Traditional Knowledge on Genetic Resources: Safeguarding the Cultural Sustenance of Indigenous Communities

  •  Wan Izatul Asma Wan Talaat    
  •  Norhayati Mohd Tahir    
  •  Mohd Lokman Husain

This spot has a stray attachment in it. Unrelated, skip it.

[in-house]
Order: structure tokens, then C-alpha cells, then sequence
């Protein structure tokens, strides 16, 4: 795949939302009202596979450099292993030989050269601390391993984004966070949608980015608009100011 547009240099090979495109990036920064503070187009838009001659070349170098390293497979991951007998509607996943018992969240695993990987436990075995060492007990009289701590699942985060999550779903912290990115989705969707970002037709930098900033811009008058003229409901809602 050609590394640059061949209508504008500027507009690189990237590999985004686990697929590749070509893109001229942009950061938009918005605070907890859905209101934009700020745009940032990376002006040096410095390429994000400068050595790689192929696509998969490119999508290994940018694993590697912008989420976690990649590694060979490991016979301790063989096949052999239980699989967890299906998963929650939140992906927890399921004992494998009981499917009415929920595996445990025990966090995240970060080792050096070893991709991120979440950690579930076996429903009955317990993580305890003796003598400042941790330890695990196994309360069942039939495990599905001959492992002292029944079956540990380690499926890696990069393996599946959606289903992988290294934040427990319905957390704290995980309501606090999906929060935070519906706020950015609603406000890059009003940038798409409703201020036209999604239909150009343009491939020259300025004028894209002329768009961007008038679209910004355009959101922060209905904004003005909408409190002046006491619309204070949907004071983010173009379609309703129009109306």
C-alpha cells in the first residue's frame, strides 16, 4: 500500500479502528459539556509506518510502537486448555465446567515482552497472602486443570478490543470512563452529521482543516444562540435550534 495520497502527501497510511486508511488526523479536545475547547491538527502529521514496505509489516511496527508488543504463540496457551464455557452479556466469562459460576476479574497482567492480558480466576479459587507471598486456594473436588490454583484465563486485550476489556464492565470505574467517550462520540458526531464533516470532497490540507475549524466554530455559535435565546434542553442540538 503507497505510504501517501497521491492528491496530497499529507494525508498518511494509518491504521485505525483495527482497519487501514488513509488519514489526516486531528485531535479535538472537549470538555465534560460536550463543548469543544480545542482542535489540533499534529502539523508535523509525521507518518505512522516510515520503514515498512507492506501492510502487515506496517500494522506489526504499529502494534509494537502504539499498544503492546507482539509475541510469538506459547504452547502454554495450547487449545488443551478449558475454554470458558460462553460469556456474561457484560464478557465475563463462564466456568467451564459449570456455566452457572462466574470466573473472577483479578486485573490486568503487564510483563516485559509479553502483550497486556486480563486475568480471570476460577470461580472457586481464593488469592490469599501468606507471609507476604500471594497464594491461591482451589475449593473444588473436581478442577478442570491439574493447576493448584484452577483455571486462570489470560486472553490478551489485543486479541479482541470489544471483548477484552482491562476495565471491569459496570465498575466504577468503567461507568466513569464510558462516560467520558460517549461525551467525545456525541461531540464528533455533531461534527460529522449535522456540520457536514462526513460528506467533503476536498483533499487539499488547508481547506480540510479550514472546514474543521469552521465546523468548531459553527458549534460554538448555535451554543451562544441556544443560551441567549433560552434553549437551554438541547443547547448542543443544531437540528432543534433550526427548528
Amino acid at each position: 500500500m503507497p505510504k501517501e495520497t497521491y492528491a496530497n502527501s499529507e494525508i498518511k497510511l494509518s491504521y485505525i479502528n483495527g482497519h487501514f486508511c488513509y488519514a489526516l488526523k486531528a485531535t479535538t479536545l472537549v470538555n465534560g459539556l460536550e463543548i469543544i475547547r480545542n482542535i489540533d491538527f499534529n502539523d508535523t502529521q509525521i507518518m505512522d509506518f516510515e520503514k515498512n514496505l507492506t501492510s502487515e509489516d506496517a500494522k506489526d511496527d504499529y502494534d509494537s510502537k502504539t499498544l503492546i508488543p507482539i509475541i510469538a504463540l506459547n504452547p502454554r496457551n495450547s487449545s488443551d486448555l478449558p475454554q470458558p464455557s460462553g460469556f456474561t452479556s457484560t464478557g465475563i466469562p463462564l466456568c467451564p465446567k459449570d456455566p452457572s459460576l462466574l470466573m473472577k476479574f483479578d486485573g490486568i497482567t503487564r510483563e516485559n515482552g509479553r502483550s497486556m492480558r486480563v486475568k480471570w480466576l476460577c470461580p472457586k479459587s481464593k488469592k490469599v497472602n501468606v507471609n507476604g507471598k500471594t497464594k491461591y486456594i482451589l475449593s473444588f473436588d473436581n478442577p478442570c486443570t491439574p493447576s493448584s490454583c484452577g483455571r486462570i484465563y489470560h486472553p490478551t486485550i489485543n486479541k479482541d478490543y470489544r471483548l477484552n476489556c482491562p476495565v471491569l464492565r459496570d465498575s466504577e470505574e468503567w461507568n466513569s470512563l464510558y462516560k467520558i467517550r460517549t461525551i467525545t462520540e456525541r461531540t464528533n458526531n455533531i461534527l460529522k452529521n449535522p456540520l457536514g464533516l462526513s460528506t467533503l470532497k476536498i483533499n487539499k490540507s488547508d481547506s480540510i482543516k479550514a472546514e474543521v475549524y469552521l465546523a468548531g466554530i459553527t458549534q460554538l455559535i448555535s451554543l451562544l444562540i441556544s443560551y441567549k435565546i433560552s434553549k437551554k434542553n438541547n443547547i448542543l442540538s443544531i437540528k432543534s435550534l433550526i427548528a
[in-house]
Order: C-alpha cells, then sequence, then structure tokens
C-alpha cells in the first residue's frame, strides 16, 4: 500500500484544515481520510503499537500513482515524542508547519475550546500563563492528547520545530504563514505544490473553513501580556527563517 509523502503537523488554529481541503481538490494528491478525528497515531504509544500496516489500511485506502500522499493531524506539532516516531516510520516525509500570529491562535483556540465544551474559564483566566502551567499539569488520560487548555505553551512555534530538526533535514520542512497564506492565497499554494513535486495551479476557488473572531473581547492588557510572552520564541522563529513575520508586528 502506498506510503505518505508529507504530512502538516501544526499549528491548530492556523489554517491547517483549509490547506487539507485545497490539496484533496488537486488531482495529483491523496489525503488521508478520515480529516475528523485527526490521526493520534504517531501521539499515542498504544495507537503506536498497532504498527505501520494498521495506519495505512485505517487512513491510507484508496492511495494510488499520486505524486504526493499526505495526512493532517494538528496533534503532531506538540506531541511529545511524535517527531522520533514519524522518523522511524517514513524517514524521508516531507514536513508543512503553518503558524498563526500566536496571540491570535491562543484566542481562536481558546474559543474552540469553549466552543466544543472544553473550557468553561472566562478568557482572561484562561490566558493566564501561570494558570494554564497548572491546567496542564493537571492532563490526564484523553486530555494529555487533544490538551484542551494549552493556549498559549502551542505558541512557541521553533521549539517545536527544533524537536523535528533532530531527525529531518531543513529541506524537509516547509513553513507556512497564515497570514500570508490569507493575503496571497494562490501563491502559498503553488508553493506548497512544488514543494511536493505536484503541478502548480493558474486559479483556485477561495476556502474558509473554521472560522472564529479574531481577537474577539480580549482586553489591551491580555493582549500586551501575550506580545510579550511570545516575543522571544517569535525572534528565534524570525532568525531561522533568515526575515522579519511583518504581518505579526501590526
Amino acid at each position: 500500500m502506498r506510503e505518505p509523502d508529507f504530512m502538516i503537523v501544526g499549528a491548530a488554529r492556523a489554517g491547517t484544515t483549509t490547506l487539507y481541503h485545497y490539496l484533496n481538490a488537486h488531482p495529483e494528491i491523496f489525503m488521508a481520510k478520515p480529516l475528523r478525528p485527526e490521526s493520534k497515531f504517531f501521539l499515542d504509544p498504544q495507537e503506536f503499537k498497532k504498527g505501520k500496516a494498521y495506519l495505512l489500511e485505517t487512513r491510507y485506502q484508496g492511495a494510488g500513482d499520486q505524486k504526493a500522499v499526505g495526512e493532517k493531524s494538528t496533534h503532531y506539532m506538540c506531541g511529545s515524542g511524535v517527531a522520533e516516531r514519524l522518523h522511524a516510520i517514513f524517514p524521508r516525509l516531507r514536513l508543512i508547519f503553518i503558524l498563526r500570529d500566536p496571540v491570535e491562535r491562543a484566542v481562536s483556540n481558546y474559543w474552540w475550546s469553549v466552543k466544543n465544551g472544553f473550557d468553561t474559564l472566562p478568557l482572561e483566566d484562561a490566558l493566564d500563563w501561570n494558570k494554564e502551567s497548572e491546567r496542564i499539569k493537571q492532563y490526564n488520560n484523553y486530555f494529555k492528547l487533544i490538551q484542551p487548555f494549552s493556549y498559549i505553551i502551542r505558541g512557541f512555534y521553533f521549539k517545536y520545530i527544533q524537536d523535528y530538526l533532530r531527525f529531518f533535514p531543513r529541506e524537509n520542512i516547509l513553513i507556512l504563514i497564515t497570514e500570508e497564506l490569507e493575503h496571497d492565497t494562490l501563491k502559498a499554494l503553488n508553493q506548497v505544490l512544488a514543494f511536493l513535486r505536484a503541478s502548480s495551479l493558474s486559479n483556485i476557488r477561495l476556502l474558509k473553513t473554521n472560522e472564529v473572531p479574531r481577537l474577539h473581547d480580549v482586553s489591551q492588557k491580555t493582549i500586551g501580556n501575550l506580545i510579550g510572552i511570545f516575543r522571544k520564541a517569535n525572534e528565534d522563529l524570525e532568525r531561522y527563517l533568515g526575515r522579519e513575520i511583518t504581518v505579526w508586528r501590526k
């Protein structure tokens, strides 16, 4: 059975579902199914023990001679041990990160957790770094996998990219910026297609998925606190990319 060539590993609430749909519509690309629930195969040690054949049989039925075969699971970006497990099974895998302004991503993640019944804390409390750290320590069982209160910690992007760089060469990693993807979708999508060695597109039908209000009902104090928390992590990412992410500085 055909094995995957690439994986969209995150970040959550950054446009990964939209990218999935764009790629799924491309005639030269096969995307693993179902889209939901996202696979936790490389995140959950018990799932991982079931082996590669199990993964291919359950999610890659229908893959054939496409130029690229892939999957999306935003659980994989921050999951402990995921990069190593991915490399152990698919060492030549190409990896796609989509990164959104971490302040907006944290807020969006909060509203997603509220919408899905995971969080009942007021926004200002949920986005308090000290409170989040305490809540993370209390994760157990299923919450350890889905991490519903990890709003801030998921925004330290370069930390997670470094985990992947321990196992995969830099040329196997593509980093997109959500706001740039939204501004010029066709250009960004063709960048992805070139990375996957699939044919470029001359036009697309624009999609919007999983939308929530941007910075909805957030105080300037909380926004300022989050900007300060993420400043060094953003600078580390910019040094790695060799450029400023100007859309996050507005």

Traditional knowledge, generally defined as the long-standing traditions and practices of certain regional, indigenous, or local communities, constitutes a cumulative body of knowledge, know-how, practices, and representations maintained and developed by peoples with extended histories of interaction with the natural environment. Recognition, protection and enforcement of the rights of indigenous communities to have continued access to biological genetic resources is quite related to the principle of sustainable and use of biological diversity crucial not only for the continued sustenance of their culture but also to protect their knowledge, acquired over thousands of years of experimentation and experience, about the uses biological resources can be put to particularly in medicinal and pharmaceutical preparations. The signing of the Convention on Biological Diversity (CBD) in 1992 has brought international intention to intellectual property laws to preserve, protect and promote their traditional knowledge. CBD recognises the value of traditional knowledge in protecting species, ecosystems and landscapes, which are inextricably associated to the sustainable conservation and use of natural resources. On the other hand, the subsequent adoption of the World Trade Organization (WTO) Agreement on Trade-Related Aspects of Intellectual Property Rights (TRIPS) in 1994 could be interpreted to contradict the agreements made under the CBD. This paper highlights the efforts to protect traditional knowledge in the midst of the dichotomy between CBD and TRIPS.

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